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Originally published December 9 2014

Adherence to Mediterranean diet improves kidney health, study finds

by PF Louis

(NaturalNews) Of all the diets out there with their ballyhoo promotions by advocates, it appears that the Mediterranean Diet is the most studied of all. Maybe because it's the most accessible for those who actually buy food and cook, and maybe because it fulfills the palate's various taste sensations so liberally.

Usually, the studies center on weight loss, diabetes reduction and heart health. Now there's a Mediterranean diet study for kidney health.

Kidney health seems to be relatively unappreciated compared to heart health and obesity concerns, until kidney stones appear or dialysis is required.

The Mediterranean eating approach

The beauty of this approach is that it's wide open to all sorts of unprocessed whole foods as long as moderation is the rule. There's very little design for pastries and other sweets, but whole grains can be consumed daily. The Southern European approach to bread and pasta is more wholesome than what is common in the States.

Traditional baking includes fermentation without rushing and baking without bromides or other toxic additives and preservatives. Pasta and couscous are also less tainted, and they're consumed regularly. Bleaching flours with chemicals is usually taboo.

Fish, especially shell fish, dominate the fleshy animal foods, and they are rarely if ever battered and fried. No fish and chips here. Some lean meats are included in moderation. No 10- or 12-ounce New York Strips and daily quarter-pound burgers either.

A wide variety of vegetables, legumes, olives and nuts are available all days of the week. Abundant pure olive oil is part of the Mediterranean tradition. The Mediterranean diet includes higher consumption of whole fresh fruits, fresh vegetables, fish, legumes, nuts, seeds, heart-healthy fats, and non-GMO whole grains while minimizing red meats, processed foods and sweets.

In the Mediterranean areas, foods are usually produced regionally. Eggs and dairy products such as fine cheeses and yogurts are fresh from small farms instead of large mechanized dairies that poison their cows in terrible conditions with GMO mush, antibiotic injections, and the GMO hormone rBGH to force unnaturally high milk production.

The Mediterranean dining culture is based on pleasure. Taking ample time to eat and enjoy what's on the table with relaxed good company and a little wine is part of this culture. It's almost sacred. No rushing and no bad vibes are allowed around mealtimes.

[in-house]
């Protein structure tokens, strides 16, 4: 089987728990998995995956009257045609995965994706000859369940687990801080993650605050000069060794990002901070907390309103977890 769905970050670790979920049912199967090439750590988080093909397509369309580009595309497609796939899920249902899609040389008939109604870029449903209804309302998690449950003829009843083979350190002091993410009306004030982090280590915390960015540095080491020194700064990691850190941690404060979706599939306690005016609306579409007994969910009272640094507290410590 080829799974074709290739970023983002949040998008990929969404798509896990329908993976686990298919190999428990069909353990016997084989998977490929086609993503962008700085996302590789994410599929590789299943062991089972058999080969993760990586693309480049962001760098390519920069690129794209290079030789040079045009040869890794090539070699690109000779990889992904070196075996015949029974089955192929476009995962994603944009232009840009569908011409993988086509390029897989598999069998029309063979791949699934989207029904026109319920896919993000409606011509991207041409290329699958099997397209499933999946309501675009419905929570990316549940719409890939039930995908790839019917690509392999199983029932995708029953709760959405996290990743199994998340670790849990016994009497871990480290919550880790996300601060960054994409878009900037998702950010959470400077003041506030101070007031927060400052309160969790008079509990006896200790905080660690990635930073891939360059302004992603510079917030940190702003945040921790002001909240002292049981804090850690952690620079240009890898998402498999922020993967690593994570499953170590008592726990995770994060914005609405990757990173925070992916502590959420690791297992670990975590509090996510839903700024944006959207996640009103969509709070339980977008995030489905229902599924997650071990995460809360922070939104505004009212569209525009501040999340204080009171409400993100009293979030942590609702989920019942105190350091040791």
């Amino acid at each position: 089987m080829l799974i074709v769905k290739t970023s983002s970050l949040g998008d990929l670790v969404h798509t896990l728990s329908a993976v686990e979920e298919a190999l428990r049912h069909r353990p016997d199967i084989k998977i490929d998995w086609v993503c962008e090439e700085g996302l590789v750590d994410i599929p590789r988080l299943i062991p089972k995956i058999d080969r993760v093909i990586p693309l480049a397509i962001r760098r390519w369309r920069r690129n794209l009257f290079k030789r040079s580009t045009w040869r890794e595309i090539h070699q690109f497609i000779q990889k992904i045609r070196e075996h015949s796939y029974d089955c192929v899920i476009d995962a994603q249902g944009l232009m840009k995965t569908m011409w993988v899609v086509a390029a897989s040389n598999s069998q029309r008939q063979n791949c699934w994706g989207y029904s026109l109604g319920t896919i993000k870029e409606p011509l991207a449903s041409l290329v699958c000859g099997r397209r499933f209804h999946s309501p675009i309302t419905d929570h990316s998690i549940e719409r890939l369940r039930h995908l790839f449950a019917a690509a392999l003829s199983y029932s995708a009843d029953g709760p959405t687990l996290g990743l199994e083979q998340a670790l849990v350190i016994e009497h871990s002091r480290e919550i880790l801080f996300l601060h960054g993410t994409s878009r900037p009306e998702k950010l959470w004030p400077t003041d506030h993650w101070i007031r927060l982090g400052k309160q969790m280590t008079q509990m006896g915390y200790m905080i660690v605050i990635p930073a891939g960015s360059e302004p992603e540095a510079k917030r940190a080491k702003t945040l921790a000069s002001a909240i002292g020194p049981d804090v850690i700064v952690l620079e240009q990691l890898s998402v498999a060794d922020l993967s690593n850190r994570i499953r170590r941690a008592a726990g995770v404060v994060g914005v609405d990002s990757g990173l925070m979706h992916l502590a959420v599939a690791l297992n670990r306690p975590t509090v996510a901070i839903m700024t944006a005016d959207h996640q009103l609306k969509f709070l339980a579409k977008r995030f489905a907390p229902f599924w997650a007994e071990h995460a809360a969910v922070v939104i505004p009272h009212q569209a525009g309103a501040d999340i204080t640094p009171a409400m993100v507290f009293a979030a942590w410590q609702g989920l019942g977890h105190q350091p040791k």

Generally, portions are moderate compared to the Standard American Diet's compulsion to excessive consumption of not-so-whole foods. Moderate daily exercise usually involves daily functioning with working, walking, bike riding and dancing.[1]

The Mediterranean diet pyramid outlines the what's to be consumed proportionally compared to other foods. There is a Mediterranean food pyramid graphic you can view here.

The study that proves the Mediterranean diet benefits kidney health

Almost forgot about the study with all that cuisine cruising. Time for some science-based evidence to tell us about how kidney health is kept from deteriorating with aging. Researchers at Columbia University, the University of Miama and the University of Athens in Greece conducted a survey among older north Manhattan residents.

The study combined northern Manhattan residents of mixed ethnicity and race, with a mean baseline (start of study) age of 64. Women outnumbered men slightly at 59% of the total 700 participants who were observed over a 6.9-year period. The researchers used a numbering system to indicate degrees of adherence to the Mediterranean diet.[2]

They found that for every one point added to the adherence score, the prospect of kidney decline or disease dropped 17%. Scores that closely approximated the actual Mediterranean diet decreased the likelihood of chronic kidney disease by 50%, while rapid kidney function decline was reduced 42%.

"The Association between a Mediterranean-Style Diet and Kidney Function in the Northern Manhattan Study Cohort," appeared October 30, 2014, in the Clinical Journal of the American Society of Nephrology online.[3]

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